USS LST 393 offers unique glimpse at WWII history

July 14, 2023

USS LST 393 offers unique glimpse at WWII history

MI Travelogue is a presentation of Preferred Credit Union, www.preferredcu.org, located locally at 266 N. Jebavy Dr., Ludington.

Story and Photos by Rob Alway, Editor-in-Chief

MUSKEGON — For 75 years, an important piece of U.S. Navy history has called Muskegon home. The USS LST 393, which for most of its existence was known as the Highway 16, is a 328-foot long equipment transport ship (LST stands for landing ship, tank), which earned three battle stars during World War II. Following its service in the war, it was a major transportation link to the growth of Michigan’s automobile industry.

Roger Kass has been a volunteer with the USS LST 393 Preservation Association since 2009. The 1970 graduate of Ludington High School joined the U.S. Navy after graduation and served in the Seabees, the construction battalion of the Navy’s Civil Engineering Corps. After his military service, he began working for General Telephone (later Verizon) in Muskegon where he has lived since. He now serves as board vice president (and has served other roles on the association’s board) and knows the ins and outs of the LST 393, like many of the other numerous volunteers who spend countless hours preserving the ship.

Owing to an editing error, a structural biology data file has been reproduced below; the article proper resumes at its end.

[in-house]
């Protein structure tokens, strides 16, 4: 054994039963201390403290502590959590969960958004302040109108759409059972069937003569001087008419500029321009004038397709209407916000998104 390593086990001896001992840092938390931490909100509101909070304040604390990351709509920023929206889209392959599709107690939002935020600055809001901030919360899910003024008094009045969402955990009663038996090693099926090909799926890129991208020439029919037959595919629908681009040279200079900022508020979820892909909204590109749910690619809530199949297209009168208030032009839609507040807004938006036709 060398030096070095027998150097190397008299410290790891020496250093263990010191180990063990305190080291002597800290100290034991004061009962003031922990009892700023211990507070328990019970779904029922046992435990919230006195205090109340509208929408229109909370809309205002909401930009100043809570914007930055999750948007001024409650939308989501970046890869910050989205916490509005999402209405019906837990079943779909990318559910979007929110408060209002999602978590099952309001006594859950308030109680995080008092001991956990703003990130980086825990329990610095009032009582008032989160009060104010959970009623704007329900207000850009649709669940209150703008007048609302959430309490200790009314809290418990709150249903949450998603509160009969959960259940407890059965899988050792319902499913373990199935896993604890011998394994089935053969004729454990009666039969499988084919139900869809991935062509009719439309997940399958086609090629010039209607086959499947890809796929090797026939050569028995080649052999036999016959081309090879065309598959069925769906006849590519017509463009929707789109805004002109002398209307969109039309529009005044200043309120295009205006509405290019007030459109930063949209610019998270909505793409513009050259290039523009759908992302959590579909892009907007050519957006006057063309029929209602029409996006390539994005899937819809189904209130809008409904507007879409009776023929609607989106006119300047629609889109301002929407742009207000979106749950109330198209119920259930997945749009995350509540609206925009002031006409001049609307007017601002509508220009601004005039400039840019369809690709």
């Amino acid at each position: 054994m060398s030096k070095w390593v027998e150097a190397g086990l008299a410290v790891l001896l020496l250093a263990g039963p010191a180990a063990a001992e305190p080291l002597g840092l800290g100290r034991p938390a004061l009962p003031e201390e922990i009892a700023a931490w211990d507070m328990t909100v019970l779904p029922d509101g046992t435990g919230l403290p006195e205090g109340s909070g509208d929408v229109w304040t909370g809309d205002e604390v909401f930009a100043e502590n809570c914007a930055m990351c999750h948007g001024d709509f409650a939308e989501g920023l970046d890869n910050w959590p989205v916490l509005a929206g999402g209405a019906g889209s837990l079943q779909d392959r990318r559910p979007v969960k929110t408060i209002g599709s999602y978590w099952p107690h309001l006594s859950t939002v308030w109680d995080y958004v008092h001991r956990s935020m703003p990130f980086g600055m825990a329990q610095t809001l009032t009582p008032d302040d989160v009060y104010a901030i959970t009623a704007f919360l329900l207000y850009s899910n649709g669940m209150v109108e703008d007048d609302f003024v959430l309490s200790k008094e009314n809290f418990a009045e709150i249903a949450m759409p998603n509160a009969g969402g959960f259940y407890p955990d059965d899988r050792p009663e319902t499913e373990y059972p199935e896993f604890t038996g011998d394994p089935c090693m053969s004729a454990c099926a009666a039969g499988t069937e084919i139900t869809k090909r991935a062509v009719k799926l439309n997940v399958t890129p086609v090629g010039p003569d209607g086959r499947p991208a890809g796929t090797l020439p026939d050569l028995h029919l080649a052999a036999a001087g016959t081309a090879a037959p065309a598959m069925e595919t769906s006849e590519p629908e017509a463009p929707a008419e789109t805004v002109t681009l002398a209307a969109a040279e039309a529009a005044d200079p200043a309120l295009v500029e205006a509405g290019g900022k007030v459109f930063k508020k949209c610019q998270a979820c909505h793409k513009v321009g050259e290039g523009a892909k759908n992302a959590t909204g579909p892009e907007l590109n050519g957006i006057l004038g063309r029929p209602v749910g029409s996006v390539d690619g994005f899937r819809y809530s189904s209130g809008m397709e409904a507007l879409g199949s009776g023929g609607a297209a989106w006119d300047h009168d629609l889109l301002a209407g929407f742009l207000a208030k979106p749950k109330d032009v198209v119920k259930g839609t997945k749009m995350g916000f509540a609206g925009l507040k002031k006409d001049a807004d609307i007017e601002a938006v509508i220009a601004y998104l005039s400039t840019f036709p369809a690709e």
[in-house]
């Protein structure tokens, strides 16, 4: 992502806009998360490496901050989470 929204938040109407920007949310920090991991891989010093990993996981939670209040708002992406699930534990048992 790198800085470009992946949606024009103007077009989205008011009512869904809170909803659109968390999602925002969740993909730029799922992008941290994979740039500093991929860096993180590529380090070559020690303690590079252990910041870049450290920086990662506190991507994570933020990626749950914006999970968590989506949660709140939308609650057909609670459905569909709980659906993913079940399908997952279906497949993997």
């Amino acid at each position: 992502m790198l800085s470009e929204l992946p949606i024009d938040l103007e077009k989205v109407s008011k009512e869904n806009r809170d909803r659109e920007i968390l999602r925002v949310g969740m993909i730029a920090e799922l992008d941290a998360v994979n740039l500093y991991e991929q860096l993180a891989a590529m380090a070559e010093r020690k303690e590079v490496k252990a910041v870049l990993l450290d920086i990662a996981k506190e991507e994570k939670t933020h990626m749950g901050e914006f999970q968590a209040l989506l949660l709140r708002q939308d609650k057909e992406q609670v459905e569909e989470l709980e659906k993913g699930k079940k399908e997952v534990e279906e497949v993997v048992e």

On the night of June 6, 1944, the U.S. Navy’s LST 393 arrived in the Omaha Beach zone several hours after the launch of D-Day, the Allied invasion of France. The ship off-loaded Sherman tanks (LST stands for “landing ship, tank) along with other war materials. It then spent two days aground, due to a low tide. The ship ended up making 30 round trips from England to Omaha Beach, brining various equipment and supplies to France and returning with wounded Allied soldiers and thousands of German prisoners of war. D-Day was the ship’s third assignment. Previously, it had participated in Allied landings in Sicily and Salemo.